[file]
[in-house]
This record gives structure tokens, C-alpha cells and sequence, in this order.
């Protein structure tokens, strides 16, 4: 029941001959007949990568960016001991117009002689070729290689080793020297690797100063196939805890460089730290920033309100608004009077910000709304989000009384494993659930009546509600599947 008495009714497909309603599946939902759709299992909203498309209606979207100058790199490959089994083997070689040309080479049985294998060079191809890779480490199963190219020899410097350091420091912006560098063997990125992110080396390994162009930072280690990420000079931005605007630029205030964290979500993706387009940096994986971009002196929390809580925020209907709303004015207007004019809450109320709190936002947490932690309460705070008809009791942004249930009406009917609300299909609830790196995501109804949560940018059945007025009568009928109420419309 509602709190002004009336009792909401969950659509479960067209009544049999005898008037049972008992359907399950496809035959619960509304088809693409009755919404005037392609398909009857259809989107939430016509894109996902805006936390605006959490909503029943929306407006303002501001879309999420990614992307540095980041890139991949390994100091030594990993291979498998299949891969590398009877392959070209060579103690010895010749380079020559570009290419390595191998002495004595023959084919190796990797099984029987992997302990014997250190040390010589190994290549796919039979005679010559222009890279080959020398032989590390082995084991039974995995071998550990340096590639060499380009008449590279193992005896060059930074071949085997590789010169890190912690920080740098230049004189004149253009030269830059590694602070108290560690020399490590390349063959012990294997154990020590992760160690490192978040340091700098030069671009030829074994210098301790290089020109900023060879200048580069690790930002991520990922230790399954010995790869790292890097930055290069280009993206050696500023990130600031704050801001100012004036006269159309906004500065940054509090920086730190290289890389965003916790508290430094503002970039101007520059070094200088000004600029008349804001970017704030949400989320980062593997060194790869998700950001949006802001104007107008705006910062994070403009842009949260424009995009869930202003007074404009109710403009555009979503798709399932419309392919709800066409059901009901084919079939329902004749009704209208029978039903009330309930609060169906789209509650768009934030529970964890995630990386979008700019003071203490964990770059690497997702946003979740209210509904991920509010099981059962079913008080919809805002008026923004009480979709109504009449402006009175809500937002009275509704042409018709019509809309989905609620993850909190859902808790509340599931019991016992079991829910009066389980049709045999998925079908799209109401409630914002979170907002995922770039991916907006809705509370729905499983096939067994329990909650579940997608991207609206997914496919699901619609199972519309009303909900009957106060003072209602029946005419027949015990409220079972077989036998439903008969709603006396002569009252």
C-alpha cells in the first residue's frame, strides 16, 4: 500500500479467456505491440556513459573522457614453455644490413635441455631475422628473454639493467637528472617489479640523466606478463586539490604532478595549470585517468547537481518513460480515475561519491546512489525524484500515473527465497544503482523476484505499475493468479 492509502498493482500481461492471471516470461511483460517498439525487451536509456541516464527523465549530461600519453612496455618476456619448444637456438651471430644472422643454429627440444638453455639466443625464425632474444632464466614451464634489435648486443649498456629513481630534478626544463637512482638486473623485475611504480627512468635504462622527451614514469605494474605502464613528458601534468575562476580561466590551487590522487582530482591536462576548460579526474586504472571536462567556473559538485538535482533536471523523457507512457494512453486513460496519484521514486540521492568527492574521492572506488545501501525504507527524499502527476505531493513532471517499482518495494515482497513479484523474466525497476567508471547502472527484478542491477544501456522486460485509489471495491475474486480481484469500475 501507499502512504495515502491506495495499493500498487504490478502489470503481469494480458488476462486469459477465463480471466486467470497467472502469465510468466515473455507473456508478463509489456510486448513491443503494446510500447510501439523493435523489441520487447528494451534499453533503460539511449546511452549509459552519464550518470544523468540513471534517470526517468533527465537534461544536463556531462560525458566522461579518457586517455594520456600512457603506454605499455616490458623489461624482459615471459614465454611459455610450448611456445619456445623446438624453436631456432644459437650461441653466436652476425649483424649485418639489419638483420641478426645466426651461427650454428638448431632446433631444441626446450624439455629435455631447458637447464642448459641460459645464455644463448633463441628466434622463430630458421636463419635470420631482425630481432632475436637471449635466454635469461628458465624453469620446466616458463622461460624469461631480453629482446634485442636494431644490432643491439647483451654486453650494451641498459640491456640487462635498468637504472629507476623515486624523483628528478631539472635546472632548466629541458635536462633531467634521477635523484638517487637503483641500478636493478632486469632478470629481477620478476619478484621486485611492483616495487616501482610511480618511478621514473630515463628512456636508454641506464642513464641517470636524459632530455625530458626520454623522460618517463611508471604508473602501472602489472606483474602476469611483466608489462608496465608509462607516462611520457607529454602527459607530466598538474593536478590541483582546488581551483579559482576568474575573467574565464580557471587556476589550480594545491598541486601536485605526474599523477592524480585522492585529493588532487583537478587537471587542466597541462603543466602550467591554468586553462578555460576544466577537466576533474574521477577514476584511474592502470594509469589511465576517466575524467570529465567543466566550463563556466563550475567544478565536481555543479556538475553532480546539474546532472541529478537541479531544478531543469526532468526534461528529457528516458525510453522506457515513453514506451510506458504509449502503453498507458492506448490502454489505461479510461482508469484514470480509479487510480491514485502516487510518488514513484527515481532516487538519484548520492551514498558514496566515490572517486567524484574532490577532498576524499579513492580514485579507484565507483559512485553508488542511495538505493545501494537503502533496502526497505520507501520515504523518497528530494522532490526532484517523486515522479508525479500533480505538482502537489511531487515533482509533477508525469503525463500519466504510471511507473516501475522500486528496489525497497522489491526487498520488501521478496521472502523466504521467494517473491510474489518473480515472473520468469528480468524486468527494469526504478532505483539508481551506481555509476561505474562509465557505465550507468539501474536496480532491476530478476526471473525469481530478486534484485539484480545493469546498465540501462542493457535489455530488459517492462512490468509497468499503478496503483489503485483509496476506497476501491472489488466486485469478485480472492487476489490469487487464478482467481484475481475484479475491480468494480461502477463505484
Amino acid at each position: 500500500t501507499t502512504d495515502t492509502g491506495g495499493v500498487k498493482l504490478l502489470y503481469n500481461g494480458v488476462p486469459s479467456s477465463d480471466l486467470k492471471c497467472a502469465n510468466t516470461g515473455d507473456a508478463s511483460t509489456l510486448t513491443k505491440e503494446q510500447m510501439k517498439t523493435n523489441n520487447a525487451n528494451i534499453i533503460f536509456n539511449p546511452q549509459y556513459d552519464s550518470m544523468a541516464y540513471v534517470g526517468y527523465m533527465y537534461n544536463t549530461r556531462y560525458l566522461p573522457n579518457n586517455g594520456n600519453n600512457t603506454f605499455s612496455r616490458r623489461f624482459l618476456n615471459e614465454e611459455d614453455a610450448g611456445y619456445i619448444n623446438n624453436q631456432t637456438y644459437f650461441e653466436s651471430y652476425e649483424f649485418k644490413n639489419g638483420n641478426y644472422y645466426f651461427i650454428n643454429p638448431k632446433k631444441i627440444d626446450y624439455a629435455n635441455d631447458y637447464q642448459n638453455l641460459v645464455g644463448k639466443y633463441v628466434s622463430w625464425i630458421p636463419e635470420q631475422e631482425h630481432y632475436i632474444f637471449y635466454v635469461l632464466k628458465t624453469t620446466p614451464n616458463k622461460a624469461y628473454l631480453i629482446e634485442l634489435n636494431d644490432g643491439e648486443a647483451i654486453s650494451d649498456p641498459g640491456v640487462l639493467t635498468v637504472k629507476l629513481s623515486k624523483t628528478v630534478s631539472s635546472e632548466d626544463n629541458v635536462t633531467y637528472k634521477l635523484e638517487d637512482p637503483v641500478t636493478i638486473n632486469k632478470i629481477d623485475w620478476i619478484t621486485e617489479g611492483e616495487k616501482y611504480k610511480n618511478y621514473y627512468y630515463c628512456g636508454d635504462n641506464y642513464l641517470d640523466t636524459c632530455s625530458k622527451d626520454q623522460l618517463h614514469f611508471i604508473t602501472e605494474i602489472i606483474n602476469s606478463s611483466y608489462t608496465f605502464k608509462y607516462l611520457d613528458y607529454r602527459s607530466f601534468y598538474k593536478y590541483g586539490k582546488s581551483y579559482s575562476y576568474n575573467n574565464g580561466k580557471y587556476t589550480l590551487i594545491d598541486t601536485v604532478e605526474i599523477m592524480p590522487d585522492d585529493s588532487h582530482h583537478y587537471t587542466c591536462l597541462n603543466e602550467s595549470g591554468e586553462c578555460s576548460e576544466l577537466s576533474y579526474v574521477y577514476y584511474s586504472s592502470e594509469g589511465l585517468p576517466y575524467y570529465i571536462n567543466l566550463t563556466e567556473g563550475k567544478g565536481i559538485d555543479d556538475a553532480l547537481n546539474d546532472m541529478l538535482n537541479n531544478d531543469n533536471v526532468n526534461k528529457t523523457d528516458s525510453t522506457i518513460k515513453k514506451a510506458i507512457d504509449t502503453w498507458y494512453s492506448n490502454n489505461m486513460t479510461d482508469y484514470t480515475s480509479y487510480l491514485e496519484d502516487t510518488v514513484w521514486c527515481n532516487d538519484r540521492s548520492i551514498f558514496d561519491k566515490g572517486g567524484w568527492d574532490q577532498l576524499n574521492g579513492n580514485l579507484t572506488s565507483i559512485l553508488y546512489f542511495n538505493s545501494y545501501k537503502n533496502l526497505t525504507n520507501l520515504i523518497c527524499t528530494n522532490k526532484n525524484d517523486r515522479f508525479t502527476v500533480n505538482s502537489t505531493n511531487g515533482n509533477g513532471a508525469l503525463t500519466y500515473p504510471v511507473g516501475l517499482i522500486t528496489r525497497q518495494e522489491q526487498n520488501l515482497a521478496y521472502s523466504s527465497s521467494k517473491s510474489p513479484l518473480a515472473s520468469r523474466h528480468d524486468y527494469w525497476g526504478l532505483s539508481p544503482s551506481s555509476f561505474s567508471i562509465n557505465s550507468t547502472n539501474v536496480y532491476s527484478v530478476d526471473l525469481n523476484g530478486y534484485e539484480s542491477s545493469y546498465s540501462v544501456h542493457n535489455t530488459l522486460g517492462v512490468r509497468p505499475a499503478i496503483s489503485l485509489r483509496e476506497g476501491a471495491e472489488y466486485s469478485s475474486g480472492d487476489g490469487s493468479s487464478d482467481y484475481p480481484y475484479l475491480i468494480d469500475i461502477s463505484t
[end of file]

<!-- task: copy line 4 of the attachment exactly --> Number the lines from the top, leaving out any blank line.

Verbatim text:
C-alpha cells in the first residue's frame, strides 16, 4: 500500500479467456505491440556513459573522457614453455644490413635441455631475422628473454639493467637528472617489479640523466606478463586539490604532478595549470585517468547537481518513460480515475561519491546512489525524484500515473527465497544503482523476484505499475493468479 492509502498493482500481461492471471516470461511483460517498439525487451536509456541516464527523465549530461600519453612496455618476456619448444637456438651471430644472422643454429627440444638453455639466443625464425632474444632464466614451464634489435648486443649498456629513481630534478626544463637512482638486473623485475611504480627512468635504462622527451614514469605494474605502464613528458601534468575562476580561466590551487590522487582530482591536462576548460579526474586504472571536462567556473559538485538535482533536471523523457507512457494512453486513460496519484521514486540521492568527492574521492572506488545501501525504507527524499502527476505531493513532471517499482518495494515482497513479484523474466525497476567508471547502472527484478542491477544501456522486460485509489471495491475474486480481484469500475 501507499502512504495515502491506495495499493500498487504490478502489470503481469494480458488476462486469459477465463480471466486467470497467472502469465510468466515473455507473456508478463509489456510486448513491443503494446510500447510501439523493435523489441520487447528494451534499453533503460539511449546511452549509459552519464550518470544523468540513471534517470526517468533527465537534461544536463556531462560525458566522461579518457586517455594520456600512457603506454605499455616490458623489461624482459615471459614465454611459455610450448611456445619456445623446438624453436631456432644459437650461441653466436652476425649483424649485418639489419638483420641478426645466426651461427650454428638448431632446433631444441626446450624439455629435455631447458637447464642448459641460459645464455644463448633463441628466434622463430630458421636463419635470420631482425630481432632475436637471449635466454635469461628458465624453469620446466616458463622461460624469461631480453629482446634485442636494431644490432643491439647483451654486453650494451641498459640491456640487462635498468637504472629507476623515486624523483628528478631539472635546472632548466629541458635536462633531467634521477635523484638517487637503483641500478636493478632486469632478470629481477620478476619478484621486485611492483616495487616501482610511480618511478621514473630515463628512456636508454641506464642513464641517470636524459632530455625530458626520454623522460618517463611508471604508473602501472602489472606483474602476469611483466608489462608496465608509462607516462611520457607529454602527459607530466598538474593536478590541483582546488581551483579559482576568474575573467574565464580557471587556476589550480594545491598541486601536485605526474599523477592524480585522492585529493588532487583537478587537471587542466597541462603543466602550467591554468586553462578555460576544466577537466576533474574521477577514476584511474592502470594509469589511465576517466575524467570529465567543466566550463563556466563550475567544478565536481555543479556538475553532480546539474546532472541529478537541479531544478531543469526532468526534461528529457528516458525510453522506457515513453514506451510506458504509449502503453498507458492506448490502454489505461479510461482508469484514470480509479487510480491514485502516487510518488514513484527515481532516487538519484548520492551514498558514496566515490572517486567524484574532490577532498576524499579513492580514485579507484565507483559512485553508488542511495538505493545501494537503502533496502526497505520507501520515504523518497528530494522532490526532484517523486515522479508525479500533480505538482502537489511531487515533482509533477508525469503525463500519466504510471511507473516501475522500486528496489525497497522489491526487498520488501521478496521472502523466504521467494517473491510474489518473480515472473520468469528480468524486468527494469526504478532505483539508481551506481555509476561505474562509465557505465550507468539501474536496480532491476530478476526471473525469481530478486534484485539484480545493469546498465540501462542493457535489455530488459517492462512490468509497468499503478496503483489503485483509496476506497476501491472489488466486485469478485480472492487476489490469487487464478482467481484475481475484479475491480468494480461502477463505484